A former top manager at Oxfam has said that while she was working at the charity she was told of three examples of sexual misconduct in the space of 24 hours.
Helen Evans, the ex-head of global safeguarding, said she was told about two women being coerced to have sex and a worker who had failed to say he had previously been struck off for sex abuse.
It came as Oxfam was given until the end of the week to detail how it will handle any further allegations.
Ms Evans told Channel 4 News: “There was… a woman being coerced to have sex in a humanitarian response by another aid worker, another case where a woman had been coerced in exchange for aid and another one where it had come to our attention where a member of staff had been struck off for sexual abuse and hadn’t disclosed that, and we were then concerned about what he might be doing, and that was three allegations in one day.”
An inquiry into Oxfam’s sex scandal by the Charity Commission was due to get under way on Tuesday after the resignation of one of the aid agency’s most senior figures.
Deputy chief executive Penny Lawrence said she took full responsibility for what had happened on her watch and was sorry for the “harm and distress” it had caused supporters.
The charity faces a battle to “rebuild the public trust” following crisis talks with the Government over future funding, its chief executive Mark Goldring has said.
Ms Evans, who was head of safeguarding at Oxfam from 2012 to 2015, also said she raised fears that the charity was failing to report incidents and that the number of cases “was likely to be far wider than was being reported”.
In a lengthy statement on Twitter, Ms Evans claimed the allegations surrounding Oxfam’s work in Haiti were not an “isolated incident” and claims began to “flood in” as reporting mechanisms were strengthened.
In response to Ms Evans’ claims, an Oxfam spokesperson said: “We regret that we did not act on Helen’s concerns much quicker and with more resources.”
The spokesperson added the charity had “introduced a whole range of measures to improve how we deal with safeguarding issues”.
Ms Evans also hit out at the Charity Commission, the Government and the Children’s Commissioner over the claims, alleging she raised her concerns with all of them in 2015 but no action was taken. Sky News has contacted them for comment.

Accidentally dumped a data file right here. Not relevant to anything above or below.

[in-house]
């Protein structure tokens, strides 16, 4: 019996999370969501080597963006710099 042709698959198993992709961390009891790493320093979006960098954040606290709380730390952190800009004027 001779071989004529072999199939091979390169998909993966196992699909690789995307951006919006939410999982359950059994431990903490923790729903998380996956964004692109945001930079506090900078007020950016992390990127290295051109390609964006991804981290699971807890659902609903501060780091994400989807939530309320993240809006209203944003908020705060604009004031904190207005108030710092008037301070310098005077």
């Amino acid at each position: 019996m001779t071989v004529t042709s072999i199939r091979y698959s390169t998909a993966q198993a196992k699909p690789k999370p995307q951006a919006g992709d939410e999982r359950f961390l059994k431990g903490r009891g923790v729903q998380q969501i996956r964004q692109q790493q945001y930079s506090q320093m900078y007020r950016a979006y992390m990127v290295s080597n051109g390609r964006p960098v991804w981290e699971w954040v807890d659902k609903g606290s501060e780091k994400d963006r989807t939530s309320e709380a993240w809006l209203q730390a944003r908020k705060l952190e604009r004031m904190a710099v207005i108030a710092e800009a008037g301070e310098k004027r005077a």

Oxfam has been accused of covering up the use of prostitutes by staff in Haiti in the wake of the deadly earthquake in 2010. Allegations that prostitutes were used by staff in Chad in 2006 have also emerged.
It has denied a cover-up, but the charity’s chief executive has said nine members of staff “behaved in a way that was totally unacceptable”.
In a statement released after a meeting with senior Oxfam figures on Monday, International Development Secretary Penny Mordaunt said: “In the 21st century, it is utterly despicable that sexual exploitation and abuse continues to exist in the aid sector.”
She revealed that Oxfam “made a full and unqualified apology” to her, the British public and the people of Haiti for the “appalling behaviour”.
The scandal has put Oxfam’s funding from the Government under threat, with the charity receiving £31.7m in 2016/17.
Ms Mordaunt’s predecessor, Priti Patel, wrote in a newspaper article on Monday that the Oxfam claims were “the tip of the iceberg”.
The International Development Secretary said charities in general needed to “step up and do more” in the wake of the Oxfam allegations.
As part of a series of measures, Ms Mordaunt:
:: Wrote to all UK charities operating overseas, demanding they “step up and do more” so “we have absolute assurance that the moral leadership, the systems, the culture and the transparency that are needed to fully protect vulnerable people are in place”
:: Asked such charities to confirm they have referred any cases or concerns about individuals to the relevant authorities
:: Established a new unit to “urgently review” safeguarding across the sector to ensure people are being protected from sexual exploitation and abuse.